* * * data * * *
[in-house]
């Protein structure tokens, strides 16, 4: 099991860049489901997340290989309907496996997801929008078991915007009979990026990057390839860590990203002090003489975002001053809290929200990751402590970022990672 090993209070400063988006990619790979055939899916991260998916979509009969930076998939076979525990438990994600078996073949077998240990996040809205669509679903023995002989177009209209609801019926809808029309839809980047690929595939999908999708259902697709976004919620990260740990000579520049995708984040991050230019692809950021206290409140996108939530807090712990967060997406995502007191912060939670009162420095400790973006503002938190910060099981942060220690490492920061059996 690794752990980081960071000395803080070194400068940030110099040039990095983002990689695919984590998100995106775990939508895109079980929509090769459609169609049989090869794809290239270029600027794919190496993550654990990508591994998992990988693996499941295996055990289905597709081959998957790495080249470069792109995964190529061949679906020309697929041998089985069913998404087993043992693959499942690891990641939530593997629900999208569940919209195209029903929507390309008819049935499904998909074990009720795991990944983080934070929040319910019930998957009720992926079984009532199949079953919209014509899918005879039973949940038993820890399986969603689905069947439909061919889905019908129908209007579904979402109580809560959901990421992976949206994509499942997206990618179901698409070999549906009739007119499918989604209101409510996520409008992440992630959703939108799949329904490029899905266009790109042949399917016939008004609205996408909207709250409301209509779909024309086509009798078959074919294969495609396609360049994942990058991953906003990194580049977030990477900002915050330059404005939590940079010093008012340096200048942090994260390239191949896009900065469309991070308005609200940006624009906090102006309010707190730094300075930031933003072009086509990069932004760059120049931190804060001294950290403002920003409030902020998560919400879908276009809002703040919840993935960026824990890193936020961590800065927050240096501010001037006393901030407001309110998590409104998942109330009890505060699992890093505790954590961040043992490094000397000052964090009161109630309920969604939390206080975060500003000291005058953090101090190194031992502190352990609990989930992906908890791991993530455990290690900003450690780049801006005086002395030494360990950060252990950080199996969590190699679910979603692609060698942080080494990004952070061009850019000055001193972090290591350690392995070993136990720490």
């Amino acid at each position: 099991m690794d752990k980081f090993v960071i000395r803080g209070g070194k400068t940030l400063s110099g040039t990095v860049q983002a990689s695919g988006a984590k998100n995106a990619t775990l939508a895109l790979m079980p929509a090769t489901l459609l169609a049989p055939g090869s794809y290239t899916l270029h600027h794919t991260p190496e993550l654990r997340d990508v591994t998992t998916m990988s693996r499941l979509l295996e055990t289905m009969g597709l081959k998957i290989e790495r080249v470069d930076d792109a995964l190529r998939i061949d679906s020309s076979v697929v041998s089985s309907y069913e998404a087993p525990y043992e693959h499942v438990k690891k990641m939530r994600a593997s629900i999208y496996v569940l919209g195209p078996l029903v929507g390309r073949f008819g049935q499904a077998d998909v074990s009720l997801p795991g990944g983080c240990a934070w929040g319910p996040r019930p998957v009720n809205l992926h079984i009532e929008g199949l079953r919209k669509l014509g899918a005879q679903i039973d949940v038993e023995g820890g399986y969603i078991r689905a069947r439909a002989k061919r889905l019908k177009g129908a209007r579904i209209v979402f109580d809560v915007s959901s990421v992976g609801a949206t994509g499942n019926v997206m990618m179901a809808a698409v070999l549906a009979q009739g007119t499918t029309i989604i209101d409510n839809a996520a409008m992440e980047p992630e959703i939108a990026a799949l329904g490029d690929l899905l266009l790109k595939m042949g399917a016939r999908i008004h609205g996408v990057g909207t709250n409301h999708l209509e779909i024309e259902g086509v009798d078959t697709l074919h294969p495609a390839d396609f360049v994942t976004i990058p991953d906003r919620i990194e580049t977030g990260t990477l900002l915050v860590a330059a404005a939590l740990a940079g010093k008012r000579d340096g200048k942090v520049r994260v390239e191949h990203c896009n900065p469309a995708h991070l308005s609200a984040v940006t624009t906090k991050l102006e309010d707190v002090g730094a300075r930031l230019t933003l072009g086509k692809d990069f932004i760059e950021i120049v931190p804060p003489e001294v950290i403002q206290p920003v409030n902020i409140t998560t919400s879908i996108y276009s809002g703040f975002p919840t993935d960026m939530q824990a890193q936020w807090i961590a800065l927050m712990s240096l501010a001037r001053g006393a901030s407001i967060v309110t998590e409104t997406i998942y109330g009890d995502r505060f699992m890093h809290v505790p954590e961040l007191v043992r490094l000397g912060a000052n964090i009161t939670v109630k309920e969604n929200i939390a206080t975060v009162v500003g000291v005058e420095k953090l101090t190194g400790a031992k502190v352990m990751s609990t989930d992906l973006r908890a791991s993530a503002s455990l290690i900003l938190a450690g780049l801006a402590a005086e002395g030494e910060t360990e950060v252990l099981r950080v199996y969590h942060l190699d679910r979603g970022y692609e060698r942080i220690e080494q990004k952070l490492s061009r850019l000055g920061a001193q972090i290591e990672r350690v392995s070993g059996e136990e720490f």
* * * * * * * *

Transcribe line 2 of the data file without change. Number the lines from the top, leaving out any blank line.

């Protein structure tokens, strides 16, 4: 099991860049489901997340290989309907496996997801929008078991915007009979990026990057390839860590990203002090003489975002001053809290929200990751402590970022990672 090993209070400063988006990619790979055939899916991260998916979509009969930076998939076979525990438990994600078996073949077998240990996040809205669509679903023995002989177009209209609801019926809808029309839809980047690929595939999908999708259902697709976004919620990260740990000579520049995708984040991050230019692809950021206290409140996108939530807090712990967060997406995502007191912060939670009162420095400790973006503002938190910060099981942060220690490492920061059996 690794752990980081960071000395803080070194400068940030110099040039990095983002990689695919984590998100995106775990939508895109079980929509090769459609169609049989090869794809290239270029600027794919190496993550654990990508591994998992990988693996499941295996055990289905597709081959998957790495080249470069792109995964190529061949679906020309697929041998089985069913998404087993043992693959499942690891990641939530593997629900999208569940919209195209029903929507390309008819049935499904998909074990009720795991990944983080934070929040319910019930998957009720992926079984009532199949079953919209014509899918005879039973949940038993820890399986969603689905069947439909061919889905019908129908209007579904979402109580809560959901990421992976949206994509499942997206990618179901698409070999549906009739007119499918989604209101409510996520409008992440992630959703939108799949329904490029899905266009790109042949399917016939008004609205996408909207709250409301209509779909024309086509009798078959074919294969495609396609360049994942990058991953906003990194580049977030990477900002915050330059404005939590940079010093008012340096200048942090994260390239191949896009900065469309991070308005609200940006624009906090102006309010707190730094300075930031933003072009086509990069932004760059120049931190804060001294950290403002920003409030902020998560919400879908276009809002703040919840993935960026824990890193936020961590800065927050240096501010001037006393901030407001309110998590409104998942109330009890505060699992890093505790954590961040043992490094000397000052964090009161109630309920969604939390206080975060500003000291005058953090101090190194031992502190352990609990989930992906908890791991993530455990290690900003450690780049801006005086002395030494360990950060252990950080199996969590190699679910979603692609060698942080080494990004952070061009850019000055001193972090290591350690392995070993136990720490």